At a time when city governments are telling us that they have to cut back on services because they don’t have the money, it’s funny that they have the money to buy dinners for council members.
Los Altos, for instance, spends $130 to $150 before every meeting feeding its five council members. Receipts reviewed by the Post show some council members got steaks.
Meals are typically consumed during a closed-door session, which keeps this practice out of the public eye.
Palo Alto has been feeding its council members for years, but, stopped the practice about a year right after the dot-com bust. The temporary suspension of council meals was a belt-tightening measure.
A year later, the food was back. Atherton and Menlo Park also provided free meals, so they typically ordered sandwiches or pizza, not steaks.
In Los Altos, however, council members are e-mailed menus before a meeting to pick what they want to eat.
When the Post first printed a story about these meals on March 29, the defense offered by the cities was that council members were coming to the meeting straight from their daytime jobs, and didn’t have time for dinner at home.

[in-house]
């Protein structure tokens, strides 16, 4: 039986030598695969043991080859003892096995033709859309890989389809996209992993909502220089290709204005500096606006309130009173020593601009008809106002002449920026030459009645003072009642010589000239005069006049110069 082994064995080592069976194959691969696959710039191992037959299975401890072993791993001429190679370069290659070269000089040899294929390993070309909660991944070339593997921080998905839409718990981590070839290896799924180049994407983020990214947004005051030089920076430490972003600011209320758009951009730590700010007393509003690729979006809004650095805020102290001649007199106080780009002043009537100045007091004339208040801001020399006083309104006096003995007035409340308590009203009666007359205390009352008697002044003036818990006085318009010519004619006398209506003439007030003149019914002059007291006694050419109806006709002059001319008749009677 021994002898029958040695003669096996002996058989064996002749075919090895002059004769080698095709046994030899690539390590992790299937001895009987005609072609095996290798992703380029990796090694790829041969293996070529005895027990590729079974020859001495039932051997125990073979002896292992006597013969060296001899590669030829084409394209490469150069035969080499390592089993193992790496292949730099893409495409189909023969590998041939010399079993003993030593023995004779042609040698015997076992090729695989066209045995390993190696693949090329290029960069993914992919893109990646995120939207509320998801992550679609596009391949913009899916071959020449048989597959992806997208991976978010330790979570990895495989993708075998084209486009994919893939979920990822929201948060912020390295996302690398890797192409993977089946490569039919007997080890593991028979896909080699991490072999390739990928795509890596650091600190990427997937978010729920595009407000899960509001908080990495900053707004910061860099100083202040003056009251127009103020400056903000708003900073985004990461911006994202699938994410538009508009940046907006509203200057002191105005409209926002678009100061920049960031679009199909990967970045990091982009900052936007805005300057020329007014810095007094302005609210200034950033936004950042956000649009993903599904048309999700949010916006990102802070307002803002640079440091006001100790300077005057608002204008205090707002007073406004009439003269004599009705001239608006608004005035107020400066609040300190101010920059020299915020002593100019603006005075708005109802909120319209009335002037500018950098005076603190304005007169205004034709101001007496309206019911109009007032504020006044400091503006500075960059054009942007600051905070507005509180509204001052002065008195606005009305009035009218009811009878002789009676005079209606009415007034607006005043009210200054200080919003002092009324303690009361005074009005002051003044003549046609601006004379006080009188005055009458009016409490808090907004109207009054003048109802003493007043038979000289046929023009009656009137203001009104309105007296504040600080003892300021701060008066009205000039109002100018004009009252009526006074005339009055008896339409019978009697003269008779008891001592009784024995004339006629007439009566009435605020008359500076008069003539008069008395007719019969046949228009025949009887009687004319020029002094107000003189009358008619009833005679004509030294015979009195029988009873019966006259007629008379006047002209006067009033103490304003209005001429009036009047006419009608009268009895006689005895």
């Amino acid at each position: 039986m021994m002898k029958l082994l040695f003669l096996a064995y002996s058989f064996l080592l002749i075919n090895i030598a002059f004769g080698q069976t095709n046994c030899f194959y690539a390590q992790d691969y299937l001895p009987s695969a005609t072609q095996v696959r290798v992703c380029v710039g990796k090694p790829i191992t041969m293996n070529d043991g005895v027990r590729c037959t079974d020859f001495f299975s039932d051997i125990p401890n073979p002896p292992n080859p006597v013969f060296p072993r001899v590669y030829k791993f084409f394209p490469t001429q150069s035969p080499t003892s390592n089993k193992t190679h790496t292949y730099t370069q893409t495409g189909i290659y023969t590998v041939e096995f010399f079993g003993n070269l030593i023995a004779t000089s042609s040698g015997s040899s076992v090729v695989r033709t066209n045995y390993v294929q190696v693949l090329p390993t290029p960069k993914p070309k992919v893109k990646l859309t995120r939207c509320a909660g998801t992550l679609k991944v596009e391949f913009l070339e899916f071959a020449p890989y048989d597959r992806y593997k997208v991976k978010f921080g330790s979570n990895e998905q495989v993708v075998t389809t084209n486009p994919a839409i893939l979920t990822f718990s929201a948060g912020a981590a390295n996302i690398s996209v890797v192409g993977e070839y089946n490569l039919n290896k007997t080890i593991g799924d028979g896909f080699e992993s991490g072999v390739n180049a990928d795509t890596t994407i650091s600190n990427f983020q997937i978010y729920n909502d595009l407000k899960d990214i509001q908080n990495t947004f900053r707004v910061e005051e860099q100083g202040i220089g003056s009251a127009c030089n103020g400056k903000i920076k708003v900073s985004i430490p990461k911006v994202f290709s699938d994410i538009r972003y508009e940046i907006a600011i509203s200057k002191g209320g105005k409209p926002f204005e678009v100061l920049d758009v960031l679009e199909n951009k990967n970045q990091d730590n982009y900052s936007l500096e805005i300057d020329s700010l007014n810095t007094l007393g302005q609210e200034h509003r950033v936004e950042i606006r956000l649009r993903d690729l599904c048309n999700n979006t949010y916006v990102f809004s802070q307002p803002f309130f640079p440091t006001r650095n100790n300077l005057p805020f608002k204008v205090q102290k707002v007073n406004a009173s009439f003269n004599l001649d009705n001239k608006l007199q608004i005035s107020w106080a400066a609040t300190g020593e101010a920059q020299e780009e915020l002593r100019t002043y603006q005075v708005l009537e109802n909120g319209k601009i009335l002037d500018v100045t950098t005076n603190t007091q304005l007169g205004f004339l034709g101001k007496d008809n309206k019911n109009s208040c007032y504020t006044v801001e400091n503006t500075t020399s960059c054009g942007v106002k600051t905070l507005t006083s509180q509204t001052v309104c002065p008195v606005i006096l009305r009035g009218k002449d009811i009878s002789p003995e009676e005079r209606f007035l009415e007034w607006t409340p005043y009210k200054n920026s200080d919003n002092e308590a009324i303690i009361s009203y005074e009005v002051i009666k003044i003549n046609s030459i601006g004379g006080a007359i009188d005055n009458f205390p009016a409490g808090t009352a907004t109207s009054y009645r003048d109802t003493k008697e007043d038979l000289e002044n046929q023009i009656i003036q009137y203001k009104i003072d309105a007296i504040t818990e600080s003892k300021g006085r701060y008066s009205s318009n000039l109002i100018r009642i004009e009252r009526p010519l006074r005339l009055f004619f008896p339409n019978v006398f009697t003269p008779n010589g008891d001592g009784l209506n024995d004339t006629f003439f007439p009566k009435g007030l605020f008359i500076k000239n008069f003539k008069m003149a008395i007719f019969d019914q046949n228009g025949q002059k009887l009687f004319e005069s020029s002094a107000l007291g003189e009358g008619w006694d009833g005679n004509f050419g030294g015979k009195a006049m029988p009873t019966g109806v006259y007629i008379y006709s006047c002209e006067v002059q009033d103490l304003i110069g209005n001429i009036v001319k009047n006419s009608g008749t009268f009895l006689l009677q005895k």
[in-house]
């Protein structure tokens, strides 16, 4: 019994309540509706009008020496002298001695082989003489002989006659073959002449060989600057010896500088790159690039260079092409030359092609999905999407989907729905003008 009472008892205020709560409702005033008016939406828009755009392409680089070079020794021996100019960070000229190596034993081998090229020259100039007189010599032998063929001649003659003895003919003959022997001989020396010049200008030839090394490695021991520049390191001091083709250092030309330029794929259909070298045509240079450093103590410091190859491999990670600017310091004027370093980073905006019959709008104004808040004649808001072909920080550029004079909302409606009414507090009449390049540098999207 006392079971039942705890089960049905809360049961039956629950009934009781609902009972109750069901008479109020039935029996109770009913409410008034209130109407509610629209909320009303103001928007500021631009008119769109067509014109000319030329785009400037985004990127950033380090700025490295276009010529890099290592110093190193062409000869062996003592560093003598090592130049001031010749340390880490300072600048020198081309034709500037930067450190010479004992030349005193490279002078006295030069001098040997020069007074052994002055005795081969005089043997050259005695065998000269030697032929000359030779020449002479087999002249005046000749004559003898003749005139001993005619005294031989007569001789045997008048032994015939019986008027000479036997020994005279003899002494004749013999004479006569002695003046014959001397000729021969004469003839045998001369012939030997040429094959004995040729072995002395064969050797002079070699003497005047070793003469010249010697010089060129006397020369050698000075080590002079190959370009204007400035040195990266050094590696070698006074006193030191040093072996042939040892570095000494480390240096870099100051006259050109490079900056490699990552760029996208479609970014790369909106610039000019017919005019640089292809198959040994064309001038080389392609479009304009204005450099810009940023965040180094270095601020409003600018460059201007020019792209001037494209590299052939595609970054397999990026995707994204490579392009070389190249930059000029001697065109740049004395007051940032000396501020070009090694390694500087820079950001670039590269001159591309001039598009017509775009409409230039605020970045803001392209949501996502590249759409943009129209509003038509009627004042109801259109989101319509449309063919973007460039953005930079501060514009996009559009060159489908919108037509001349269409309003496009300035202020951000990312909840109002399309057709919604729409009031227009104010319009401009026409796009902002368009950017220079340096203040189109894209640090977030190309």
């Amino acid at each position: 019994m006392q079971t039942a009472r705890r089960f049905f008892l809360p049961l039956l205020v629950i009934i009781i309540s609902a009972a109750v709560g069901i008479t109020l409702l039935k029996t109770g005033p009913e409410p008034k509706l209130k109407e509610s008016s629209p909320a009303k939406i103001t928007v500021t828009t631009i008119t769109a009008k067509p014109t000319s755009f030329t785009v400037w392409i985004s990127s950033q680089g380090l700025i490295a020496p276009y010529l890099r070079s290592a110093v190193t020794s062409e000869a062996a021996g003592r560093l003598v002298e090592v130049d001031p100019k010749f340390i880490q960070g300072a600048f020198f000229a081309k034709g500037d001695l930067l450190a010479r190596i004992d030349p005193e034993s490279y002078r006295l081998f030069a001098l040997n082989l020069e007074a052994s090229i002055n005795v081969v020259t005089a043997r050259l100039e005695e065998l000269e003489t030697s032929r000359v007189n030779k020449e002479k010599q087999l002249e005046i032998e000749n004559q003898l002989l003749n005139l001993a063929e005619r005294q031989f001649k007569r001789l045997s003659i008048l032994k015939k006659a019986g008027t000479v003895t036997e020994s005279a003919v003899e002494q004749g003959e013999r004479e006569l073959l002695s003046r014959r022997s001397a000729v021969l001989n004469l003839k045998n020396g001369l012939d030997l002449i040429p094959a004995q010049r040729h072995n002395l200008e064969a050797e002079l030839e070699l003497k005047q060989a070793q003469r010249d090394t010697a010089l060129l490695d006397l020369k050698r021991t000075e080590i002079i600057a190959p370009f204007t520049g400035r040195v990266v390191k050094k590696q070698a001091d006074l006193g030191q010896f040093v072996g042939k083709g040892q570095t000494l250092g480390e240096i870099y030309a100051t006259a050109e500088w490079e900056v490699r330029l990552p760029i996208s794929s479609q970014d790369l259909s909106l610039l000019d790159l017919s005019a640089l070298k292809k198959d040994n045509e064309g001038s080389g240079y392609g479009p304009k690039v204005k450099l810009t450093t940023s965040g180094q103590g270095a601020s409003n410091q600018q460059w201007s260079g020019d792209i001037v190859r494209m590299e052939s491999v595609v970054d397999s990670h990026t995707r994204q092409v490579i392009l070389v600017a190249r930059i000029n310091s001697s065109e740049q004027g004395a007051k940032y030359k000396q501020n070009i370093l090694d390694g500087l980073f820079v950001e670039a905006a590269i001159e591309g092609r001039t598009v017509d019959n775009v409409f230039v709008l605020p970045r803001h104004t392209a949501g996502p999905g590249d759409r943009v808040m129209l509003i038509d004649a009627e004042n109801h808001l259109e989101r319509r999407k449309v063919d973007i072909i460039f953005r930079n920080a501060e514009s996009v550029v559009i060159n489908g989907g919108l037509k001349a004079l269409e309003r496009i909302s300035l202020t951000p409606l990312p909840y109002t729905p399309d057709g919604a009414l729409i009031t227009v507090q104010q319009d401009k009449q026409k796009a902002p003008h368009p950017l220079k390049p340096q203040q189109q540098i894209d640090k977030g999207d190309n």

Palo Alto Councilman Larry Klein said he didn’t want council-members rushing through meetings because they’re hungry.
Why can’t council members pack a brown bag dinner, and bring it with them? Why should taxpayers pay for these meals?
This sets a bad example for city employees who have the ability to charge meals to the taxpayers in certain instances.
They’ll see it and think, “Why can’t I do that? The city’s got plenty of money.”
And it undermines the argument that our cities have cut their budgets to the bone when council members feast on T-bone steaks.
The Daily Post Opinion – Dave Price Editor:
Article powered by Dragon Dictation an ipad App